March 13, 2007 at 6:49 pm

  2. I agree with Omar about the question of human nature. Many sociologists would argue that they are much more in tune with the “real” human nature of humans because, well, they actually study them (e.g. Venkatesh), instead of just assuming that human nature is equal to an assumption about self-interest and calculative decision-making. Psychologists, of all disciplines, have cornered the market for explanations of human nature and we all know the problems that psychologists and economists have with one another.

    To your last point, yes the data can be twisted and tortured to make them agree to a certain story, BUT formal models do this even worse. They just bypass the data altogether and present a stylized story of things. So, while I agree with you that data manipulation is a problem among sociologists, it is a problem in almost any social science, including economics. And while I think formal models are good for getting at the core logic of an argument, I don’t think they alone are sufficient to produce an explanation for some observable phenomenon.



    March 13, 2007 at 7:37 pm

  3. Psychologists, especially of the evolutionary variety, would be shocked to see economics getting credit for the claim that human nature matters. Or, at least, they would say that a lesson that economics could learn from psychology is “Whatever human nature is, it’s complicated and can be expected to regularly undermine simple models of actors unless those actors are in environments that structure behavior in ways that discipline them toward acting like actors from simple models.”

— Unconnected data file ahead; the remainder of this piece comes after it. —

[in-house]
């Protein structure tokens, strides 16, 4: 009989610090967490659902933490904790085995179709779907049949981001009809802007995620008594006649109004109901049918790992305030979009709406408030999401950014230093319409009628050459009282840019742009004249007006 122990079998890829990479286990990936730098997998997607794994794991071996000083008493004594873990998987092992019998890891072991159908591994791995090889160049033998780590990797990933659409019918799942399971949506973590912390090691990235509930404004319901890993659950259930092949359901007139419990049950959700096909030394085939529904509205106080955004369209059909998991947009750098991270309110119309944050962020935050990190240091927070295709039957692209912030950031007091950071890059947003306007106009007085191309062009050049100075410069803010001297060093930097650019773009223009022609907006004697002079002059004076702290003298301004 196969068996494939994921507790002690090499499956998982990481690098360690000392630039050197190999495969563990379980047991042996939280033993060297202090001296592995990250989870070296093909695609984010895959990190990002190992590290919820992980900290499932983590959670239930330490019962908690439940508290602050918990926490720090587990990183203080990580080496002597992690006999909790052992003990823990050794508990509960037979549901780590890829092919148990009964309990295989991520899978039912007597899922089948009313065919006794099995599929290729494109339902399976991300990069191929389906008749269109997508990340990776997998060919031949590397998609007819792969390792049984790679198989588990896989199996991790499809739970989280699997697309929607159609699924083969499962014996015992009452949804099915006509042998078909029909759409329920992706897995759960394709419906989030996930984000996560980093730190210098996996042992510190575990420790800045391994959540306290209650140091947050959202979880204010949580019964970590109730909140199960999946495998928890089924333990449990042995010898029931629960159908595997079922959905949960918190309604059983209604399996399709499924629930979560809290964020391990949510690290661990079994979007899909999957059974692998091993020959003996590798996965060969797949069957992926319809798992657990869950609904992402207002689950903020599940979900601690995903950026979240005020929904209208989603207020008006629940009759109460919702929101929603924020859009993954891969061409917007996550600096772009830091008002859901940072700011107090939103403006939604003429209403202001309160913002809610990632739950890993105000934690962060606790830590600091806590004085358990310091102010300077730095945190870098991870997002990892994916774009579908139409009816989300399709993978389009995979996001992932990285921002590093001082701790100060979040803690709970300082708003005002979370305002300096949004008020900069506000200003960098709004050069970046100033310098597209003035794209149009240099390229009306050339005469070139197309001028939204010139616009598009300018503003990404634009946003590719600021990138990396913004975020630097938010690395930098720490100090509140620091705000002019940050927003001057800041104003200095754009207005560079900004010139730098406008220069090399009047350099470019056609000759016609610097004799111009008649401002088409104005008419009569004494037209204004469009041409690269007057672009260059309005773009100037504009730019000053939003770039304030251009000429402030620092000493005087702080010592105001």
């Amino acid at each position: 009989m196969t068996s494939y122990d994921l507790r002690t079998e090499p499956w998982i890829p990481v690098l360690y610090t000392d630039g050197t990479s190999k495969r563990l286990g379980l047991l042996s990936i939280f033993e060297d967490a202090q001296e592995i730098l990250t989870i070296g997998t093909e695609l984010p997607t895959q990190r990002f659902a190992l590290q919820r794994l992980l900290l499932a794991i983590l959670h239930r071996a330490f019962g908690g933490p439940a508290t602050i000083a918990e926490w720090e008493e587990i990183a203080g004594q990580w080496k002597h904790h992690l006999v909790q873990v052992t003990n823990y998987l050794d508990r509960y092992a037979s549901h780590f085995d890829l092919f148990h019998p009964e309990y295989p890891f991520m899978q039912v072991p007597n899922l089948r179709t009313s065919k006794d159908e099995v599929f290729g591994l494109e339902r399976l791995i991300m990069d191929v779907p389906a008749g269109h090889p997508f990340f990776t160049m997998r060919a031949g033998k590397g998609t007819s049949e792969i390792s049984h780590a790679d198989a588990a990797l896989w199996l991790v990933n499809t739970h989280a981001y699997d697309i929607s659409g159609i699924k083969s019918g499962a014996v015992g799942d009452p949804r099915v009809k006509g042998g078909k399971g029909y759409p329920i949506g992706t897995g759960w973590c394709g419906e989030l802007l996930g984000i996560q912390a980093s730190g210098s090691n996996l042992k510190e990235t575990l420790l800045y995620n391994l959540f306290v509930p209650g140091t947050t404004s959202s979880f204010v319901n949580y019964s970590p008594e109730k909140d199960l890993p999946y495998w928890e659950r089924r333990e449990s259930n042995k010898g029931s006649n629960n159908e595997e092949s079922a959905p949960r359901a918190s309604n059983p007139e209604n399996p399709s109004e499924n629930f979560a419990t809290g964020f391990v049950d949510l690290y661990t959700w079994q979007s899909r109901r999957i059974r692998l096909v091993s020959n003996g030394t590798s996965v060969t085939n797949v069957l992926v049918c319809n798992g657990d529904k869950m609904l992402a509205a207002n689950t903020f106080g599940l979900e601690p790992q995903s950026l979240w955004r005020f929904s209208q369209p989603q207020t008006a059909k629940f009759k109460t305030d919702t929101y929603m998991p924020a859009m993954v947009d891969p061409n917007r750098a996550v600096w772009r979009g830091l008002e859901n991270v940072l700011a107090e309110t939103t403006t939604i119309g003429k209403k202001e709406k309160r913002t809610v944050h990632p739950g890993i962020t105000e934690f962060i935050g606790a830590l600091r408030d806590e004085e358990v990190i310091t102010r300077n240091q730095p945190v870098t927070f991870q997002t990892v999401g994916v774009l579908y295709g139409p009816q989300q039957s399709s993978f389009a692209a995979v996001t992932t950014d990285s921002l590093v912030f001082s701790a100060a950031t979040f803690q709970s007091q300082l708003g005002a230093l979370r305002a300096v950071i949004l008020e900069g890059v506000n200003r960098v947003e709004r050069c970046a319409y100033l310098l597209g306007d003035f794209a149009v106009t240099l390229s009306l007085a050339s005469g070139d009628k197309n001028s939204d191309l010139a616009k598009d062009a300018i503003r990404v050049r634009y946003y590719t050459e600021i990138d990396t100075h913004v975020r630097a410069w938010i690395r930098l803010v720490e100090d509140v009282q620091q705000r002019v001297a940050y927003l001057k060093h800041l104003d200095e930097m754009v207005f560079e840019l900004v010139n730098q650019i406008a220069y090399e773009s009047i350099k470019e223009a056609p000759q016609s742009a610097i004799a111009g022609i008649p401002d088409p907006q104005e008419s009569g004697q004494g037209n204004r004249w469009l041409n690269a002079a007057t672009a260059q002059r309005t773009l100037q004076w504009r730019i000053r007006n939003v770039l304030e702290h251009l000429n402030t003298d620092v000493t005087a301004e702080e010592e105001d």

March 14, 2007 at 1:36 am

  4. Ditto the claim in #3 that economist recognize self-selection and “human creation of environments” while sociologists don’t. Quite aside from the obvious and long-standing tradition of sociological interest in socially [and self-] constructed realities, in my neck of the discipline it’s hard to find an article that doesn’t acknowledge and worry about self-selection. (It’s often folded into the catch-all category of other unobserved heterogeneity, but it’s nonetheless there.)



    March 14, 2007 at 3:09 am